Explaining Cross-Sectional Differences in Credit Default Swap

Regulating Short Selling: The
European Framework(s) and
the Regulatory Arbitrages
Giampaolo Gabbi and Paola Giovinazzo
Reading Questions
Which is the difference between the regulatory and the fundamental
view on short selling?
Did all the European countries introduce prohibitions for short sellers
after the crisis?
Did European Market Authorities introduce a regulation on short selling
after the financial crisis in the same time and for the same duration?
Is the European regulation on short selling based upon an harmonized
Which is the purpose of the short selling regulation in the United
Why Germany introduced a restriction on short selling for bonds in
January 2010?
Which are the main features of the French regulation on short selling?
Why the Italian Authority decided to use moral suasion before restricting
short selling activities?
How short selling regulation has been calibrated in European countries?
Which is the impact of heterogeneous regulations in Europe?
1. The regulatory view vs. the
fundamental view
According to the regulatory view, short selling
amplifies price collapse when uncertainty and
information asymmetries converge towards a negative
This is the rationale by which, financial market
authorities introduced different types of bans in order
to avoid speculative forces destabilizing financial
On the other side, according to the fundamental view
short sellers use information to influence the
convergence of asset market prices to their fair values.
2. European countries decisions
after the crisis
A majority of European countries introduced
restrictions on short selling activities during the months
of September and October 2008.
Their range and number of restricted assets were
partly diverse with different durations.
The are some countries that did not introduce any type
of restriction on short selling.
These countries are the Czech Republic, Finland,
Hungary, Poland, Slovenia and Sweden
3. When European Authorities
introduce their regulation
European Countries who decided to introduce short
selling restrictions, implemented the ban after the
Lehman Brothers collapse
The first countries to introduce restrictions, on 19th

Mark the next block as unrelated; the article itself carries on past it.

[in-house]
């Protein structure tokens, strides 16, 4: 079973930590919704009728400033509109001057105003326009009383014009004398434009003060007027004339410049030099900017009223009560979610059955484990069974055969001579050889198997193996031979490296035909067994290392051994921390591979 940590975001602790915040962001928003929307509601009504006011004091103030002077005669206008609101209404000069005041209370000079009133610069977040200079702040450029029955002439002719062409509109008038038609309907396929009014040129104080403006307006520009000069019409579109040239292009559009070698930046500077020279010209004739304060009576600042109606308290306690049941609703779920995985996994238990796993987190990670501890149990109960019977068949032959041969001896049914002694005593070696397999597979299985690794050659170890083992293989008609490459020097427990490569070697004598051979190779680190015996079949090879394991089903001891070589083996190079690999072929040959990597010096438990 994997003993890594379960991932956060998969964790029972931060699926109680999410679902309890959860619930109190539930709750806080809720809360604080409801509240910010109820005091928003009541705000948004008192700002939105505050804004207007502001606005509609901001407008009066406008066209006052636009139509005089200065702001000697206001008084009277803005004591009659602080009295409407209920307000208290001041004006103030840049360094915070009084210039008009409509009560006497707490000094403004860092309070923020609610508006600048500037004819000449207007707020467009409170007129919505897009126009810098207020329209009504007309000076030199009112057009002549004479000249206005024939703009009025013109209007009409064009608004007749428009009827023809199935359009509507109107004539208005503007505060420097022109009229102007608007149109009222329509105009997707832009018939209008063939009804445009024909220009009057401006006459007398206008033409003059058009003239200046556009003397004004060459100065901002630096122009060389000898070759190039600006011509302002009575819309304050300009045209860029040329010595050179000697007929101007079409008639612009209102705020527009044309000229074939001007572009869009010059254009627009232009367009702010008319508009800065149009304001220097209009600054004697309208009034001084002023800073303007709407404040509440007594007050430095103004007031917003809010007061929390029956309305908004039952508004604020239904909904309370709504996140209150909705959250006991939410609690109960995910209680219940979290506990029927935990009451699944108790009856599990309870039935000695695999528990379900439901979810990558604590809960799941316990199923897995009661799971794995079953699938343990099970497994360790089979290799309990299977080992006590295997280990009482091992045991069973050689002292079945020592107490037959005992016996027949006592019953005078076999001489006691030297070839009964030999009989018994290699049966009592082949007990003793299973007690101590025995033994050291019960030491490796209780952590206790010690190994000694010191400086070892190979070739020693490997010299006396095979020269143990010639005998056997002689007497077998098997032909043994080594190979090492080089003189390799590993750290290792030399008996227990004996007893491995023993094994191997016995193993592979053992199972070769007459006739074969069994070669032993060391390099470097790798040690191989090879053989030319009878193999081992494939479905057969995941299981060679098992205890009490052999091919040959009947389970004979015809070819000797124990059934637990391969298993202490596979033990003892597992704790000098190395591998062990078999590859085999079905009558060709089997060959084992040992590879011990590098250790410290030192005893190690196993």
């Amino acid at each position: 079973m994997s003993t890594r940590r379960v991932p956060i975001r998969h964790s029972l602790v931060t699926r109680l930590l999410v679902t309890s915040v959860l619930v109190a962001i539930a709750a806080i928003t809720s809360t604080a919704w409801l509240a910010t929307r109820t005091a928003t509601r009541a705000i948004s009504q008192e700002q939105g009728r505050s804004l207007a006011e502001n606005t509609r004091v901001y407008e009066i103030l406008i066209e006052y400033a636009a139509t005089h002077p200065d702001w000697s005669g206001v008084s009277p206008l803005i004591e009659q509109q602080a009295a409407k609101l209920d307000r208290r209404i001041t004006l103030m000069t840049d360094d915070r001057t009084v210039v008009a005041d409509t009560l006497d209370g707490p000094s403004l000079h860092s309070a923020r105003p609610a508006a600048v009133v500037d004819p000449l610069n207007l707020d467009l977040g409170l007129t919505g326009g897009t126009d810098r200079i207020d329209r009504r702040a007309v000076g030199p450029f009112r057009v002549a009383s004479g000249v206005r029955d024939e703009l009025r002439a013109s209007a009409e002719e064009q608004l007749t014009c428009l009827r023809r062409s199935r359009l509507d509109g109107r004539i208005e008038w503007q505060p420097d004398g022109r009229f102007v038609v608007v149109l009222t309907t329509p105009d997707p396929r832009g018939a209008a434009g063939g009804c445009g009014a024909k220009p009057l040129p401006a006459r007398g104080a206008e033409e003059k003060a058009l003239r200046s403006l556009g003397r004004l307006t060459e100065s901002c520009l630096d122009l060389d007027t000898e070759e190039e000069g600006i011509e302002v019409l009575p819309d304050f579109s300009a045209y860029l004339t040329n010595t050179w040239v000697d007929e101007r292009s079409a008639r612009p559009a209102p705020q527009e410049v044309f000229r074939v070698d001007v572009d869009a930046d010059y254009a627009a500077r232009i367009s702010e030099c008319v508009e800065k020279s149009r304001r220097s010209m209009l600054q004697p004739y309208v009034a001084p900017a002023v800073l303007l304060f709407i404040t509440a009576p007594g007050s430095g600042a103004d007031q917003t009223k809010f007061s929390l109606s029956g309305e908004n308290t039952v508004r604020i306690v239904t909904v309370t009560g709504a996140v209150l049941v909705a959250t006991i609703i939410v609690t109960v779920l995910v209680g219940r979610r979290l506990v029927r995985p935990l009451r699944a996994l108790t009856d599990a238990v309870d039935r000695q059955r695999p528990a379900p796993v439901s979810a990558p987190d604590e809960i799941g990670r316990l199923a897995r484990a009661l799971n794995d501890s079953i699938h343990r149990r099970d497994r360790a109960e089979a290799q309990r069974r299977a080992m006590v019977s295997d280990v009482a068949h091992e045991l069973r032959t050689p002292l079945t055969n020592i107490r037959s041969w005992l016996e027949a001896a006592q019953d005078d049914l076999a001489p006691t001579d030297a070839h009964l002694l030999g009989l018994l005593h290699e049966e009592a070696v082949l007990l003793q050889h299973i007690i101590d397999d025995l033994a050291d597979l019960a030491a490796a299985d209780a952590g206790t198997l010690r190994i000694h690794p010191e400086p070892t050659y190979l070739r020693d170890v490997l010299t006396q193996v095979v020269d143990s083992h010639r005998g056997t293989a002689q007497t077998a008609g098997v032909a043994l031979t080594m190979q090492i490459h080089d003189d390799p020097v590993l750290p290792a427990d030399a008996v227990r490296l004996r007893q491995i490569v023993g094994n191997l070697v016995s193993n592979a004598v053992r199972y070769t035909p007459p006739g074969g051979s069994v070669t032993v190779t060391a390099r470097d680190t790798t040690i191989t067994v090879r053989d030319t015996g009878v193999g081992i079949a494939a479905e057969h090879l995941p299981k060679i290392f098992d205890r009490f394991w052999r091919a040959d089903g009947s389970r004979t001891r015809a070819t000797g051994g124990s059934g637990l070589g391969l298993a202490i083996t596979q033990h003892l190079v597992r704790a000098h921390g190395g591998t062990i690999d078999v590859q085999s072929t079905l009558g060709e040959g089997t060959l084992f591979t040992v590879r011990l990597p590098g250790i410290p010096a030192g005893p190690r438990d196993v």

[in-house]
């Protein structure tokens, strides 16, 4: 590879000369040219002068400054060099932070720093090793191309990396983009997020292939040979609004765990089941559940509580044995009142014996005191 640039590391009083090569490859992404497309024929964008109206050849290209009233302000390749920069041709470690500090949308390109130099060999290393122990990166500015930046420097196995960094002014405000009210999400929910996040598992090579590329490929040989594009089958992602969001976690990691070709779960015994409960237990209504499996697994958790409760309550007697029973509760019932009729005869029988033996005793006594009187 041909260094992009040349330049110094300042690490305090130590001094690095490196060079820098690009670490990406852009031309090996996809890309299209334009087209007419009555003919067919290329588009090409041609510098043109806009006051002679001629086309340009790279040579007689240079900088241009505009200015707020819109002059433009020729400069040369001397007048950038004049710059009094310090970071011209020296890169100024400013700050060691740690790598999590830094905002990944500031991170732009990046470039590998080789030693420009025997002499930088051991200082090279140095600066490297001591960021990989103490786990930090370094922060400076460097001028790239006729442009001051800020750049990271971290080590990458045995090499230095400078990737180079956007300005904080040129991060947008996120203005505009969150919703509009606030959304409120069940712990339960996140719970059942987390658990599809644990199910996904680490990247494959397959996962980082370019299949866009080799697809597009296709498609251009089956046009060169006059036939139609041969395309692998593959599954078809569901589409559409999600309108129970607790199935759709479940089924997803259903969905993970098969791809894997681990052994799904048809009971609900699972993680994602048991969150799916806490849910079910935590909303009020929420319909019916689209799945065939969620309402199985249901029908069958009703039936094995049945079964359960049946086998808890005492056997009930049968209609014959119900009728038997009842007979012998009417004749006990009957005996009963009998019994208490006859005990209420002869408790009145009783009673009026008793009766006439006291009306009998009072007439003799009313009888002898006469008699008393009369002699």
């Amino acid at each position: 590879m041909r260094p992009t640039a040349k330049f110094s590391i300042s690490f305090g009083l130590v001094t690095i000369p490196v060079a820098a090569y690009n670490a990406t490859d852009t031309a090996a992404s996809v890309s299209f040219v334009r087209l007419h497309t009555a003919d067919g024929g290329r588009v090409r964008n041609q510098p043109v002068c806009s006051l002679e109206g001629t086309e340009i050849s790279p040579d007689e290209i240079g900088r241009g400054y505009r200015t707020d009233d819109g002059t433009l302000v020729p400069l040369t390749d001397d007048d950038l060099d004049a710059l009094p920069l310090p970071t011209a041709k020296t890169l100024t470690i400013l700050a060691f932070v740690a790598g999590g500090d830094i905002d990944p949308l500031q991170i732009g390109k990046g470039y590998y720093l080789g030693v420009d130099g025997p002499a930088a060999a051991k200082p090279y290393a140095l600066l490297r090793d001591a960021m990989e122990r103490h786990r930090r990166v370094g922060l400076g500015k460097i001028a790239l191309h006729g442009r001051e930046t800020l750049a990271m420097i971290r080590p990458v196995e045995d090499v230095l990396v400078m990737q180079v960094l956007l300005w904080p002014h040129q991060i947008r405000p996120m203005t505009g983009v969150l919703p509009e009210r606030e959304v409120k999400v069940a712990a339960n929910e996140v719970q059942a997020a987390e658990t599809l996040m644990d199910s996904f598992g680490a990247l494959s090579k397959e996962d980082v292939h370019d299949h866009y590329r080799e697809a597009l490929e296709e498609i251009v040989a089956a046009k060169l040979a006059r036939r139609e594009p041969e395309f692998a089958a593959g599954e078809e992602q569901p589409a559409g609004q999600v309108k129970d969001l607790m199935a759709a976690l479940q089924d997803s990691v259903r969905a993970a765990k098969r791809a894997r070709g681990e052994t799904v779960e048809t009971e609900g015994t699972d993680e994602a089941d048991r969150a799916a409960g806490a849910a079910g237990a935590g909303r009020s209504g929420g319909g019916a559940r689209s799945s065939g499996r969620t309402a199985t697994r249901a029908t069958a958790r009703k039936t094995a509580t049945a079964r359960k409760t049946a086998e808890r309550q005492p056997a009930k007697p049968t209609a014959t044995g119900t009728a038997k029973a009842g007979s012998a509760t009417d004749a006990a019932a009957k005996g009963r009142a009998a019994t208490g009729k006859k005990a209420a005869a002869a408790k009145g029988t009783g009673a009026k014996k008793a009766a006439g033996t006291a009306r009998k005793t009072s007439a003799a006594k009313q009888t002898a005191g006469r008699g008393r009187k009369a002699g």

September 2008 (that is 4 days after the bankruptcy),
were Ireland, Luxembourg, Switzerland and the UK.
The last country to introduce restrictions was Belgium,
on 26th October 2008
On average, restrictions delayed 13 days after the
Lehman collapse.
This heterogeneity affected the European market
equality and the opportunistic behaviour of some
financial players
4. The European regulation
framework on short selling
The prohibition of short selling of all stocks listed in the market
arises some indirect costs: pricing efficiency, liquidity shortage,
foregone profits and consequent trading reduction.
Therefore, regulators when introduce such bans need to avoid
any type of regulatory asymmetry among countries and financial
This risk is higher when regulations are managed by agencies
with heterogeneous organizations, missions, and supervisory
tools. This is what still happens in Europe, where besides a
common Financial Markets Directive (aka Markets in Financial
Instruments Directive (MiFID), there is at least one supervisory
authority for each single country.
This could be considered a critical point of the European financial
markets, for the existence of many agencies and frameworks
where short selling is regulated and supervised
5. The purpose of the short selling
regulation in the United Kingdom
In the UK, the Financial Services Authority (FSA)
introduced new provisions to the previous Code of
Market Conduct to forbid the formation or the increase
of net short positions for both naked and covered short
sales in publicly quoted financial stocks. The main